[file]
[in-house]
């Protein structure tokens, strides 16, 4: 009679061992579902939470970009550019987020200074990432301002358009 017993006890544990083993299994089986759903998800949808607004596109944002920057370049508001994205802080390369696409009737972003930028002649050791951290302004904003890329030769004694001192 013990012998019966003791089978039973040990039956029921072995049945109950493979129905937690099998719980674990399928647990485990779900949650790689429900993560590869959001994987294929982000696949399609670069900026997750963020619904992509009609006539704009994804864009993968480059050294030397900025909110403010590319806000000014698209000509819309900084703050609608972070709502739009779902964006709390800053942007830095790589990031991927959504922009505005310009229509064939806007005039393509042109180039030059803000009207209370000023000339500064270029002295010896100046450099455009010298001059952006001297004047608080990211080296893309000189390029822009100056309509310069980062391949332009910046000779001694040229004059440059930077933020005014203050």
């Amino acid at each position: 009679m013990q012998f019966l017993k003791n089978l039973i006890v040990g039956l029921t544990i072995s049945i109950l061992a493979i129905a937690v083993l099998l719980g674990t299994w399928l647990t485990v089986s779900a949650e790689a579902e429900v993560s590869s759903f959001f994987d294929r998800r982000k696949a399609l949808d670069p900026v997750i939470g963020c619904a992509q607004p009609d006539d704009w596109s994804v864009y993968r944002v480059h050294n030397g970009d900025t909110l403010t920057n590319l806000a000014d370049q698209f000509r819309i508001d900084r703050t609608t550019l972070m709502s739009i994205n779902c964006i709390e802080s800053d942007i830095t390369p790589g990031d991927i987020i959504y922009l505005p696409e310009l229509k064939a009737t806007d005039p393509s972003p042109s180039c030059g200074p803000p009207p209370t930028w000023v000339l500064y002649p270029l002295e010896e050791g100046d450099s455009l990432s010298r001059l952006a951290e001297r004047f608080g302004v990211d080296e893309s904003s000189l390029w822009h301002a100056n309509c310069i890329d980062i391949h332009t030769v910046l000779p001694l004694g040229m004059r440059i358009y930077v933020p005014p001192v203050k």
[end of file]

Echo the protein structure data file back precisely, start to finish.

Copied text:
[in-house]
């Protein structure tokens, strides 16, 4: 009679061992579902939470970009550019987020200074990432301002358009 017993006890544990083993299994089986759903998800949808607004596109944002920057370049508001994205802080390369696409009737972003930028002649050791951290302004904003890329030769004694001192 013990012998019966003791089978039973040990039956029921072995049945109950493979129905937690099998719980674990399928647990485990779900949650790689429900993560590869959001994987294929982000696949399609670069900026997750963020619904992509009609006539704009994804864009993968480059050294030397900025909110403010590319806000000014698209000509819309900084703050609608972070709502739009779902964006709390800053942007830095790589990031991927959504922009505005310009229509064939806007005039393509042109180039030059803000009207209370000023000339500064270029002295010896100046450099455009010298001059952006001297004047608080990211080296893309000189390029822009100056309509310069980062391949332009910046000779001694040229004059440059930077933020005014203050």
């Amino acid at each position: 009679m013990q012998f019966l017993k003791n089978l039973i006890v040990g039956l029921t544990i072995s049945i109950l061992a493979i129905a937690v083993l099998l719980g674990t299994w399928l647990t485990v089986s779900a949650e790689a579902e429900v993560s590869s759903f959001f994987d294929r998800r982000k696949a399609l949808d670069p900026v997750i939470g963020c619904a992509q607004p009609d006539d704009w596109s994804v864009y993968r944002v480059h050294n030397g970009d900025t909110l403010t920057n590319l806000a000014d370049q698209f000509r819309i508001d900084r703050t609608t550019l972070m709502s739009i994205n779902c964006i709390e802080s800053d942007i830095t390369p790589g990031d991927i987020i959504y922009l505005p696409e310009l229509k064939a009737t806007d005039p393509s972003p042109s180039c030059g200074p803000p009207p209370t930028w000023v000339l500064y002649p270029l002295e010896e050791g100046d450099s455009l990432s010298r001059l952006a951290e001297r004047f608080g302004v990211d080296e893309s904003s000189l390029w822009h301002a100056n309509c310069i890329d980062i391949h332009t030769v910046l000779p001694l004694g040229m004059r440059i358009y930077v933020p005014p001192v203050k």